Chinese energy giant
) has cut a deal to purchase Canadian energy producer
) for approximately $15.1 billion in cash. The deal, the country's
biggest foreign takeover so far, reflects the international land
grab trend among the Chinese energy companies.
Per the agreement, CNOOC will buy all the outstanding common shares
of Nexen at $27.50 per share, representing a premium of 61% to its
closing price on the New York Stock Exchange on July 20. The deal,
which is expected to be wrapped up by this year-end, requires
approval by two-thirds of Nexen's shareholders as well as approvals
from regulators, including those in the U.S.
China's third-largest oil company, CNOOC, expects to fund the
acquisition with its existing cash resources and outside financing.
It also added that Nexen's debts of about $4.3 billion would remain
Upon the successful completion of the deal, CNOOC will list its
shares on the Toronto Stock Exchange. It will also retain Nexen's
existing employees, and establish Calgary as its North and Central
American headquarters. CNOOC also added that Nexen can terminate
the deal and consider a better proposal, but in doing so, it will
have to pay CNOOC $425 million as a breakup fee.
CNOOC's current production gives it only nine years worth of
reserves that represents one of the lowest reserves among key oil
companies in the world. The upcoming deal would raise CNOOC's
proven reserves by 30% and will help it to vastly expand its
holdings in Canada, where it has already spent about $2.8 billion
since 2005. Moreover, buying Nexen would make CNOOC the operator of
the largest oil field in the U.K. and the biggest contributor to
Forties Blend crude − Buzzard.
China being the world's second- largest economy has a huge energy
requirement. The acquisition of Nexen is in sync with the present
strategy of CNOOC and other Chinese biggies to make a deeper
international foray in order to meet domestic demand. Since the
last two years, CNOOC has been bidding billions of dollars in
overseas properties to increase its yield. The latest deal marks a
major step in the company's goal to boost its output level by
approximately 2.7% this year.
Strength of the Acquiree
Calgary, Alberta-based Nexen operates in western Canada, the Gulf
of Mexico, North Sea, Africa and the Middle East, and has its
biggest reserves in the Canadian oil sands. Apart from oil sands,
Nexen remains dynamic in natural gas exploration in shale rock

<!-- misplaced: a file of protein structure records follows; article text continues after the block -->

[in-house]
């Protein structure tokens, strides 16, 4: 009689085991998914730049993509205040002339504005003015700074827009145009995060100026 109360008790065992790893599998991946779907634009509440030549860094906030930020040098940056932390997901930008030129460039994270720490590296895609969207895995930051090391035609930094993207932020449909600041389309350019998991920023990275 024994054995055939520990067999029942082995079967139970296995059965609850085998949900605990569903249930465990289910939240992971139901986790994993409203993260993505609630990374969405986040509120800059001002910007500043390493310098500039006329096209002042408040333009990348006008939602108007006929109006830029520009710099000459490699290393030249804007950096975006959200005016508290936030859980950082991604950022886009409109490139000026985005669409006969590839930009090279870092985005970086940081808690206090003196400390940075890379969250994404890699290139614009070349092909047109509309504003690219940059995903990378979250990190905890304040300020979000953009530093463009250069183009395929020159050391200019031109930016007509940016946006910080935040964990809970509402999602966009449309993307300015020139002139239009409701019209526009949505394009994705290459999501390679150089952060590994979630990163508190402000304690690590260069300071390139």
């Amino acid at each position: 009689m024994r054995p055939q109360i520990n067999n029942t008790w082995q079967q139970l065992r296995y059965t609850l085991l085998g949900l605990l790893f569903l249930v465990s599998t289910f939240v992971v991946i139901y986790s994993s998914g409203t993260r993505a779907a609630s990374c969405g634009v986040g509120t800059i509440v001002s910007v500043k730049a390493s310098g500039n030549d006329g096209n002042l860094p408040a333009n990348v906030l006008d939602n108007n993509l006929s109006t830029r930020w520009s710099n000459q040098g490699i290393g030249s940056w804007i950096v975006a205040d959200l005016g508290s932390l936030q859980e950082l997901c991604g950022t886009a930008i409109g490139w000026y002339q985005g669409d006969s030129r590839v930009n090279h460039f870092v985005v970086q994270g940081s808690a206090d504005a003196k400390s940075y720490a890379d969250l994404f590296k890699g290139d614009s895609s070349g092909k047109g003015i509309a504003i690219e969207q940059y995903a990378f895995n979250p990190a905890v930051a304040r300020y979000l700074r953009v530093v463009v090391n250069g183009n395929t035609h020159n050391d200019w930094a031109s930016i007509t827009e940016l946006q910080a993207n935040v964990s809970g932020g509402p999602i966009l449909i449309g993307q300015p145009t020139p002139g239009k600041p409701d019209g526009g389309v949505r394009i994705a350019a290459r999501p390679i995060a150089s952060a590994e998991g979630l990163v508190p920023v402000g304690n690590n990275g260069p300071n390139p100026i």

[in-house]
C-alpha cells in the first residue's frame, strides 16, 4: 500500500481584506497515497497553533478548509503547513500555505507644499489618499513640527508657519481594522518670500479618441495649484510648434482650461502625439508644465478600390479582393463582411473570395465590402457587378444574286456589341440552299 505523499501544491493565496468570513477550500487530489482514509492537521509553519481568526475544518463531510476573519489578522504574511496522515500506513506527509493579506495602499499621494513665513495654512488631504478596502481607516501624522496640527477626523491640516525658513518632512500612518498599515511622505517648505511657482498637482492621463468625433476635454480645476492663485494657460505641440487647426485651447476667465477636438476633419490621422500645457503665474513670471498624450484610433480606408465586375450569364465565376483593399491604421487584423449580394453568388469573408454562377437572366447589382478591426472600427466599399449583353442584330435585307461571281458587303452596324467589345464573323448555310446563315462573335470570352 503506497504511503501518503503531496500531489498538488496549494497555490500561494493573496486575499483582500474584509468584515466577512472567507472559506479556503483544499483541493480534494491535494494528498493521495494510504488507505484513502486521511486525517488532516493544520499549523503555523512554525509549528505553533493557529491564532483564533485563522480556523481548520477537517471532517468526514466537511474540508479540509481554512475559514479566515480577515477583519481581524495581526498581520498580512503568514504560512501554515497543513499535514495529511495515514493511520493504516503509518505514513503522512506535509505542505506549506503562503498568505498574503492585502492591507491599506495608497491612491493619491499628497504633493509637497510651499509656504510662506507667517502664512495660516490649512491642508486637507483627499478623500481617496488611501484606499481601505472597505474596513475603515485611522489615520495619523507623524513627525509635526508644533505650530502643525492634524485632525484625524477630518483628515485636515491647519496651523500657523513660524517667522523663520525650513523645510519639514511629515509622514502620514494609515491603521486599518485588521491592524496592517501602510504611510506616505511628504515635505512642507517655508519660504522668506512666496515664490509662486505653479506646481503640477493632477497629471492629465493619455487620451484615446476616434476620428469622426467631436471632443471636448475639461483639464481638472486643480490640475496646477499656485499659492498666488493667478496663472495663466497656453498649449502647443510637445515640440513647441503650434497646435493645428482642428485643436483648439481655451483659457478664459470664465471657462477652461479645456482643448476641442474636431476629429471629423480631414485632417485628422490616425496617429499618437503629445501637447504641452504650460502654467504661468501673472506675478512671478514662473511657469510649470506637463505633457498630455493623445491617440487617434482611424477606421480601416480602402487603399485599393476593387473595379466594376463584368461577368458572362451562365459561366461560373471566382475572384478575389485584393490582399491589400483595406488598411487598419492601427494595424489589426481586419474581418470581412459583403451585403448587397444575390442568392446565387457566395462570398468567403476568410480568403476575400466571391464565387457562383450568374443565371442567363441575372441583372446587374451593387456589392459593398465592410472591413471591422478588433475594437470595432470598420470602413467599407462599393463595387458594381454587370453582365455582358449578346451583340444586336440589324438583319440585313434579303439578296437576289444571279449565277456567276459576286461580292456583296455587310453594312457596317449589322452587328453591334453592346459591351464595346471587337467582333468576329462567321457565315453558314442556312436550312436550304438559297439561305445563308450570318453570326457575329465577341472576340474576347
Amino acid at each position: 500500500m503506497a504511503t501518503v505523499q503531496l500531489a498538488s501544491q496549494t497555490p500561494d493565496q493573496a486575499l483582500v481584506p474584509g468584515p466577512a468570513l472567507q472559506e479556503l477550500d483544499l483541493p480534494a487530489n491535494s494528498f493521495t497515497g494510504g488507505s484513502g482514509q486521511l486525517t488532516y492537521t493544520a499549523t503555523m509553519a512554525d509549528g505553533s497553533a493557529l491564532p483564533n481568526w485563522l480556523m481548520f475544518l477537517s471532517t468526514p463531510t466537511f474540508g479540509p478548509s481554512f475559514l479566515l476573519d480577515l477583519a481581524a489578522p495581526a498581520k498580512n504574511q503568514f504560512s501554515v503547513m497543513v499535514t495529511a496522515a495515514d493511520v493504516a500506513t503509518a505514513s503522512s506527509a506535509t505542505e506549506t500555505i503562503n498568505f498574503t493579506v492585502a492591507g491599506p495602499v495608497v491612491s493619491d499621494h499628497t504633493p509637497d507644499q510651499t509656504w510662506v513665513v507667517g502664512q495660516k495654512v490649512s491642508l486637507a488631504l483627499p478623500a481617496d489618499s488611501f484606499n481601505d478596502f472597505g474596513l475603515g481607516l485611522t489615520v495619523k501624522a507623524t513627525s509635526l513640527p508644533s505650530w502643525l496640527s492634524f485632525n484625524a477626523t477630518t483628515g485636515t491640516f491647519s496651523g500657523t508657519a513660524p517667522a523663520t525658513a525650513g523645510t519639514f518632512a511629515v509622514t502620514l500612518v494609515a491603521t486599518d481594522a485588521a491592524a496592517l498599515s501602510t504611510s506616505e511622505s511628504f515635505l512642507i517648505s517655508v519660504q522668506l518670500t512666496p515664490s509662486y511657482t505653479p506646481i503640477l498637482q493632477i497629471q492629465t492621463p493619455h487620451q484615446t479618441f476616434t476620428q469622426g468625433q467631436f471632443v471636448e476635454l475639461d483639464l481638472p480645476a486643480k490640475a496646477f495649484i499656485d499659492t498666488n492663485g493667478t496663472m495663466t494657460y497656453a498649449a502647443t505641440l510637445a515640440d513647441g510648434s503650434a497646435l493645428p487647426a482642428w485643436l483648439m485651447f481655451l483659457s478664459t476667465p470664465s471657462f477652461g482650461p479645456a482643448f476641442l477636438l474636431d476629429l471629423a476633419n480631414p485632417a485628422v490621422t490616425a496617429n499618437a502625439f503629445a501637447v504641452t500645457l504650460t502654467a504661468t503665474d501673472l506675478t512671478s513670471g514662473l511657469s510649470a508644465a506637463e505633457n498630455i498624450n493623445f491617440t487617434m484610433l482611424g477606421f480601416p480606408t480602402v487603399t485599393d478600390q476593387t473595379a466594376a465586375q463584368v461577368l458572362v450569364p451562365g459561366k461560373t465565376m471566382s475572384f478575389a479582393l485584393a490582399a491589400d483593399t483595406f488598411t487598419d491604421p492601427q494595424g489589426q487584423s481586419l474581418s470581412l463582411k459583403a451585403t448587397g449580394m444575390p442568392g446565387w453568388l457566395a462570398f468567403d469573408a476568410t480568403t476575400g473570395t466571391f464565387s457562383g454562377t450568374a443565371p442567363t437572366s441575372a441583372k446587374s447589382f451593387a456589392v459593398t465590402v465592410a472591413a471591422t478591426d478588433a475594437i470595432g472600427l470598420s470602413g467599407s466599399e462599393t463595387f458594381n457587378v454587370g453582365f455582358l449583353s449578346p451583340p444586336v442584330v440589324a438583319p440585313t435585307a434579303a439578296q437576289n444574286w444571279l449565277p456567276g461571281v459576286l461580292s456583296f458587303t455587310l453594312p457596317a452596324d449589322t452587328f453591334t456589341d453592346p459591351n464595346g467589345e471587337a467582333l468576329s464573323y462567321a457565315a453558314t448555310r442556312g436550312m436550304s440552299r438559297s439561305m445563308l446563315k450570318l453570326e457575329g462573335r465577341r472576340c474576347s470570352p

formations. It owns approximately 300,000 acres of shale-gas blocks
in the Horn River Basin in British Columbia.
During the second quarter, Nexen's production before royalties
averaged 213 thousand barrels of oil equivalent per day/MBOE/d (207
MBOE/d net of royalties). Production before royalties increased
4.4% year over year, and on a net-of-royalty basis, it grew 15%.
The company had 900 million barrels of oil equivalent (MMBOE) of
proved reserves and 1,122 MMBOE of probable reserves as of December
Other Foreign Moves
Last year, CNOOC completed the C$2.1 billion acquisition of OPTI
Canada Ltd and achieved stake in a Canadian oil sands company and a
share in Long Lake project. Back in 2005, the company made its
first Canadian investment in which it paid C$122 million ($120.8
million) for a 16.7% stake of the private oil sand developer MEG
However, the Chinese energy companies have moved more carefully
after CNOOC's attempt to acquire U.S.-based exploration and
production company Unocal for $18.5 billion was disappointed by a
political backlash seven years back. The deal was rejected by U.S.
lawmakers on fears of disturbing national security.
According to the International Energy Agency, CNOOC and other major
state-owned Chinese energy companies made less than $2 billion
worth of total acquisitions between 2002 and 2003. Notably, it
jumped to nearly $48 billion in 2009 and 2010.
Rank & Recommendation
We maintain our long-term Neutral recommendation on CNOOC. Also,
the company currently retains a Zacks #3 Rank (short-term Hold
CNOOC LTD ADR (CEO): Free Stock Analysis Report
NEXEN INC (NXY): Free Stock Analysis Report
To read this article on Zacks.com click here.